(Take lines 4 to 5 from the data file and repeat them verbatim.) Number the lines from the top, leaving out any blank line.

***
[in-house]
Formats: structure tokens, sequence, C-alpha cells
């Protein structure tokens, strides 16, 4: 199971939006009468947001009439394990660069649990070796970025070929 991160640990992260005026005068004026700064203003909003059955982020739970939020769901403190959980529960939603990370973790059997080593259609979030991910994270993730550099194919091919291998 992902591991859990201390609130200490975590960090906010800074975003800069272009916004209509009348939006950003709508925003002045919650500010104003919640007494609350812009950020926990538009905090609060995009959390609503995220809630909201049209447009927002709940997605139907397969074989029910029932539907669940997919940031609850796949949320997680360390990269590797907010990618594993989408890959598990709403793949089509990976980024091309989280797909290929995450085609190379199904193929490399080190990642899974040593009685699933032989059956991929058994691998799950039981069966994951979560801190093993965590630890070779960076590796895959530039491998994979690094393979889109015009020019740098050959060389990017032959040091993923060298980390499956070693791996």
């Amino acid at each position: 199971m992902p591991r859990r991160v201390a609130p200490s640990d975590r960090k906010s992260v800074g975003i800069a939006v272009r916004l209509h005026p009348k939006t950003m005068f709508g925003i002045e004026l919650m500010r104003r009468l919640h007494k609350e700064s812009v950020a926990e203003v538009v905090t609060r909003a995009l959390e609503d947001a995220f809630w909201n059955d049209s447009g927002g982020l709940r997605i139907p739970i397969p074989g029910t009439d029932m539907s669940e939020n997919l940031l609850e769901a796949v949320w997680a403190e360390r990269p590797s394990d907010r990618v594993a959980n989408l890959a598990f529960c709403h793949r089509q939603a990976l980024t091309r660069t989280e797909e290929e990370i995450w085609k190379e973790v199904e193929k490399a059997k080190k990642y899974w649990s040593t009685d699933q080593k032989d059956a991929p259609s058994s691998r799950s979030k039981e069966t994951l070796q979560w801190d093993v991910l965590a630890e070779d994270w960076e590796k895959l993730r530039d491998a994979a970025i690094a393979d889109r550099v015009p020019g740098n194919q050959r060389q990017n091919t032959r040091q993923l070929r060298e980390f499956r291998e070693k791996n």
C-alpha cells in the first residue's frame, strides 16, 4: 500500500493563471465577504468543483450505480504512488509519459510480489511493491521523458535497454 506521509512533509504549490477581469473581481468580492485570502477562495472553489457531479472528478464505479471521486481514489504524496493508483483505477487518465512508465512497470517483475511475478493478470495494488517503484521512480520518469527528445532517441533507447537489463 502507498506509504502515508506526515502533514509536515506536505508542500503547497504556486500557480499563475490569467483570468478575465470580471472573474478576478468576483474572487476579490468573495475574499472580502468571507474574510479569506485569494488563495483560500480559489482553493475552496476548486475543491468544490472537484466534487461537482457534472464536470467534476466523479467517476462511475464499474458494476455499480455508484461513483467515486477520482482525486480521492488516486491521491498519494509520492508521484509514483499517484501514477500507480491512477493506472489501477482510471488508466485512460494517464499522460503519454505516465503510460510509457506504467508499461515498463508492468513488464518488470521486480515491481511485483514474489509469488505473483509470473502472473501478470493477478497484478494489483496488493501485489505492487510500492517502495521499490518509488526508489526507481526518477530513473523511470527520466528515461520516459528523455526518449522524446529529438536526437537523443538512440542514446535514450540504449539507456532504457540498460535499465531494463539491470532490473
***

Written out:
């Amino acid at each position: 199971m992902p591991r859990r991160v201390a609130p200490s640990d975590r960090k906010s992260v800074g975003i800069a939006v272009r916004l209509h005026p009348k939006t950003m005068f709508g925003i002045e004026l919650m500010r104003r009468l919640h007494k609350e700064s812009v950020a926990e203003v538009v905090t609060r909003a995009l959390e609503d947001a995220f809630w909201n059955d049209s447009g927002g982020l709940r997605i139907p739970i397969p074989g029910t009439d029932m539907s669940e939020n997919l940031l609850e769901a796949v949320w997680a403190e360390r990269p590797s394990d907010r990618v594993a959980n989408l890959a598990f529960c709403h793949r089509q939603a990976l980024t091309r660069t989280e797909e290929e990370i995450w085609k190379e973790v199904e193929k490399a059997k080190k990642y899974w649990s040593t009685d699933q080593k032989d059956a991929p259609s058994s691998r799950s979030k039981e069966t994951l070796q979560w801190d093993v991910l965590a630890e070779d994270w960076e590796k895959l993730r530039d491998a994979a970025i690094a393979d889109r550099v015009p020019g740098n194919q050959r060389q990017n091919t032959r040091q993923l070929r060298e980390f499956r291998e070693k791996n």
C-alpha cells in the first residue's frame, strides 16, 4: 500500500493563471465577504468543483450505480504512488509519459510480489511493491521523458535497454 506521509512533509504549490477581469473581481468580492485570502477562495472553489457531479472528478464505479471521486481514489504524496493508483483505477487518465512508465512497470517483475511475478493478470495494488517503484521512480520518469527528445532517441533507447537489463 502507498506509504502515508506526515502533514509536515506536505508542500503547497504556486500557480499563475490569467483570468478575465470580471472573474478576478468576483474572487476579490468573495475574499472580502468571507474574510479569506485569494488563495483560500480559489482553493475552496476548486475543491468544490472537484466534487461537482457534472464536470467534476466523479467517476462511475464499474458494476455499480455508484461513483467515486477520482482525486480521492488516486491521491498519494509520492508521484509514483499517484501514477500507480491512477493506472489501477482510471488508466485512460494517464499522460503519454505516465503510460510509457506504467508499461515498463508492468513488464518488470521486480515491481511485483514474489509469488505473483509470473502472473501478470493477478497484478494489483496488493501485489505492487510500492517502495521499490518509488526508489526507481526518477530513473523511470527520466528515461520516459528523455526518449522524446529529438536526437537523443538512440542514446535514450540504449539507456532504457540498460535499465531494463539491470532490473